But whether we will take this route or not has been up in the air in light of recent bombings and attacks in Pakistan. Internet hasn't really been any help in finding out exactly what the situation is either. Frustratingly enough, no-one's commenting on LP's Thorntree so we came up with Plan B: return to Kashgar, get a visa extension for China and enter India via Tibet and then Nepal but this means some pretty full-on cycling at 5000 metres plus and an almost two day bus/truck trip. It is easy enough to extend our Chinese visa in most cities in China. They'll give us an extra 30 days. Permit's for Tibet can be obtained in Ali and a Nepalese visa for 60 days will cost us just US$30 at the border.

Plan B is abandoned, however, after talking with an enthusiastic group of English travellers and a Swiss and German couple on bicycles, all entering Cina from Pakistan. The week's bombings and attacks in areas around Karachi, Quetta, close to Peshawar and in the NWFP, not to mention the landslides in North Waziristan, move the initial decision to leave on Saturday to Monday 23 July. By Sunday, all is a lot quieter. Unfortunately, our original route has been altered somewhat and more than likely we'll get on a bus for the KKH journey through the NWFP and strike Peshawar from the list of places to visit. Regardless, we are ready and feeling good about hopping over yet another frontier.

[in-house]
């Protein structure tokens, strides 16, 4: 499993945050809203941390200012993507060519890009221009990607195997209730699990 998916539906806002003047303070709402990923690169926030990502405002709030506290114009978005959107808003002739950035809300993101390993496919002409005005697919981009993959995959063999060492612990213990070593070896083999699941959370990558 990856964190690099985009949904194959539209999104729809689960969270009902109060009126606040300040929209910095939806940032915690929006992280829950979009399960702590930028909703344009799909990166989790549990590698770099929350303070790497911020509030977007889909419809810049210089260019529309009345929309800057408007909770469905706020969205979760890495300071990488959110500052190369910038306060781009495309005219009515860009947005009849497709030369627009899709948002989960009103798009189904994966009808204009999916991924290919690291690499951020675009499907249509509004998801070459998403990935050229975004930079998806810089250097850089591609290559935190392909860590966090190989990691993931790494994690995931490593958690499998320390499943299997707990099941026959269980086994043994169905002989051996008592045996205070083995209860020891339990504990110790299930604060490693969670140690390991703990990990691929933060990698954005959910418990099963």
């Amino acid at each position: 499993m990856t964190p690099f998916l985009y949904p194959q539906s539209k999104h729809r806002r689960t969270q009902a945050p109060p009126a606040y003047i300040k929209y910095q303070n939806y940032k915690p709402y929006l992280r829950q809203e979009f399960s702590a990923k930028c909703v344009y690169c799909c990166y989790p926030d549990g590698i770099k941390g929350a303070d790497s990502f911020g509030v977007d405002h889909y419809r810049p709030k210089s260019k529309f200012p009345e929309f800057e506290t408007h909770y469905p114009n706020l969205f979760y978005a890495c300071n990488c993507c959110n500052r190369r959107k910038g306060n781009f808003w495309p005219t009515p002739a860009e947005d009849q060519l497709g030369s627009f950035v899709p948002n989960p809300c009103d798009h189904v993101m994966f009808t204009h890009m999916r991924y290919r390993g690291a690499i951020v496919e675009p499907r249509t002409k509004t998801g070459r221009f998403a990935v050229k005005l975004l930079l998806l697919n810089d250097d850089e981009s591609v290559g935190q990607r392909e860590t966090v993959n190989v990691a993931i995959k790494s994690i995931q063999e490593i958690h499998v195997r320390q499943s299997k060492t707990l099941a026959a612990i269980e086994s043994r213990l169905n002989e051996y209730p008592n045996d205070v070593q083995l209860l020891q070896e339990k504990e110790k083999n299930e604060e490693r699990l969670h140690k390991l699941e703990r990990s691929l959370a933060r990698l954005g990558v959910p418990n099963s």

mountains along Karakoram Highway Pakistan

Kado internet café, Karimabad, 30-07-07
Chinese Immigration Post motto: Regard the passenger as the master, as the relative, as the teacher
Tashkurgan to Karimabad
(1 bus-it day; 2 cycle days; 91km; 1121m)

Tashkurgan to Sost (Pakistan)(by bus)
Sost to Pasu (37km; 267m)
Pasu to Karimabad (52km; 854m)

Giant nature
The Karakoram HIghway, a 1200 kilometre long stretch of road from Kashgar to Havelian, leading through some of the highest mountain ranges in the world, is renowned for its instability and landslides. On the Pakistani side, the mighty force of nature and the ever changing landscape must never cease to amaze locals and Chinese road workers alike.